by Andrew Gavin Marshall
March 25, 2013
Andrew Gavin Marshall is an
independent researcher and writer based in Montreal, Canada.
The Global Power Project, an investigative series produced by Occupy.com, aims to identify and connect the worldwide institutions and individuals who comprise today's global power oligarchy.
By studying the relationships and varying levels of leadership that govern our planet's most influential institutions from banks, corporations and financial institutions to think tanks, foundations and universities this project seeks to expose the complex, highly integrated network of influence wielded by relatively few individuals on a national and transnational basis.
This is not a study of wealth, but a study of power.
Introducing the Global Power
We live in an interdependent world, where nations are increasingly eclipsed
in size and wealth by the major banks and transnational corporations which
have come to dominate the global economy.
Royal Dutch Shell has more money than all but the top 22 countries on earth.
Supra-national and international institutions like the European Central Bank
and IMF punish the populations of Greece, Spain, Portugal, Italy and Ireland
into poverty and conditions of exploitation. Banks and corporations make
record profits while poverty soars, debts increase and hunger spreads.
Half the world’s population lives on less than
$3 per day, over 1 billion people live in slums, and a global land grab
coupled with a six-year-long global food crisis is pushing populations off
their land and into deeper poverty and extreme hunger.
Western governments impose “austerity” at home while waging wars and
supporting dictatorships abroad.
Across the Arab world populations have been in
revolt, labor unrest in South Africa reveals the persistence of economic
apartheid, and popular resistance has exploded across southern Europe, while
student uprisings have shaken Britain, Chile, Quebec and Mexico.
Indigenous peoples in the western hemisphere are mobilizing and resisting
the destruction of the natural world, from Ecuador, Brazil, Guatemala and
Mexico to Canada.
The Occupy Movement emerged as a reaction to the
rapacious system of global power that has impoverished the world, devastated
the environment, waged wars and, in the past few decades, emerged as a
highly integrated global class of oligarchs.
It is within this context that Occupy.com is beginning a research project to
examine the networks of global power and how they operate, providing a
resource to activists and others who wish to engage in opposition to the
global power structures as they currently exist. This initiative is the
Global Power Project.
The aim of the Global Power Project is to map the connections between the
world’s dominant institutions of power, by examining the relationships and
points of cross-over among the individuals who direct these institutions.
The institutions that will be examined include the major banks, central
banks, oil companies, mining corporations, media conglomerates, major think
tanks, foundations, university boards and other international organizations.
The aim is to expose not only the revolving door between government and
private institutions, but to name names and directly call out the global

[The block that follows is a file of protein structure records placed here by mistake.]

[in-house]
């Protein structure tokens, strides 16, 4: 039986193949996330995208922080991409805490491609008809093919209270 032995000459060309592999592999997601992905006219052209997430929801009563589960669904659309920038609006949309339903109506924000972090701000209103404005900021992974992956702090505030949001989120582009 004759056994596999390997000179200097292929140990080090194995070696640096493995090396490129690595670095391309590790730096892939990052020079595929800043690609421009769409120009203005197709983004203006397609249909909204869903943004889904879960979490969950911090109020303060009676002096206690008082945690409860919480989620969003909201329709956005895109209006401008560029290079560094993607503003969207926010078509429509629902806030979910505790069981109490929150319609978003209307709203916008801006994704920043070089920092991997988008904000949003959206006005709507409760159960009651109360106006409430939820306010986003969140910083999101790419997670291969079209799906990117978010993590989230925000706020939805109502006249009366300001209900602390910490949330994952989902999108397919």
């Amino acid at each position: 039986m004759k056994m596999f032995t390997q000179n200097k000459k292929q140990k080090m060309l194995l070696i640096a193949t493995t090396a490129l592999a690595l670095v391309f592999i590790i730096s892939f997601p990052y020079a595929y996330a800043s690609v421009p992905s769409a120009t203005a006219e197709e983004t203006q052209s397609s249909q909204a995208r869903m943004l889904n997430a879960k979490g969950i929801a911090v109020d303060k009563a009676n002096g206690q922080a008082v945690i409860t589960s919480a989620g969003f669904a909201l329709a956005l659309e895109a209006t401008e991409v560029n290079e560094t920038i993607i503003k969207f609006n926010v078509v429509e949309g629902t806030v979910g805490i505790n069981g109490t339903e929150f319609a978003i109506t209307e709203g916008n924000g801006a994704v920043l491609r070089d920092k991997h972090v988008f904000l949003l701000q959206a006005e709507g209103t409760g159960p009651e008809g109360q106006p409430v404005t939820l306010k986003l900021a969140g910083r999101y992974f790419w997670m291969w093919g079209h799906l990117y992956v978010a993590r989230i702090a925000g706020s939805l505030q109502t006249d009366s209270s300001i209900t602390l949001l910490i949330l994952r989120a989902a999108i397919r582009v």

elite based on their affiliations and networks of influence.
The first installment of the Global Power Project will examine six major
Executives, board members and major advisers to
these institutions will be studied, with information drawn from their
official CVs, biographies, published interviews or financial publications,
and collected into a detailed appendix outlining the individuals' past and
present affiliations with other dominant institutions of power.
This includes examining the links between those who manage the big six banks
and government agencies, universities, think tanks, foundations,
international organizations, the media, multinational corporations and other
From the data collected, we will be able to draw
conclusions about the networks of influence and the shared leadership
positions that enable these banks and bankers to wield significant influence
over other institutions.
This is not a study of economic dependence or the investments made by banks.
It is a study of the social organization, interaction and integration of
national and global elites.
Instead of viewing institutions as separate
entities, and often in opposition to one another as it is commonly
suggested, the Global Power Project will seek to document the increasingly
globalized connections that bind the financial and political elite, and to
expose this highly integrated network of individuals spread across an array
of institutions both national and global.
The Global Power Project does not adhere to a particular ideological view,
philosophy or dogma.
Rather, it focuses on the facts: by examining
the connections, affiliations and cross-memberships through which elites
govern our dominant social, economic and political institutions.
From this research we hope to offer a clearer
understanding of the current networks and structures of global power, which
can serve as an invaluable resource for those seeking to study, understand,
expose or challenge those existing structures.
The initial, forthcoming installment in the Global Power Project will
focus on the major Wall Street banks, studying their executive leadership,
members of the boards of directors, international advisory boards and other
key officials operating within those institutions.
Keep a lookout and spread the word.
The mapping of networks of global power
is about to begin.
Exposing The Transnational Capitalist
Identifying The Institutions of
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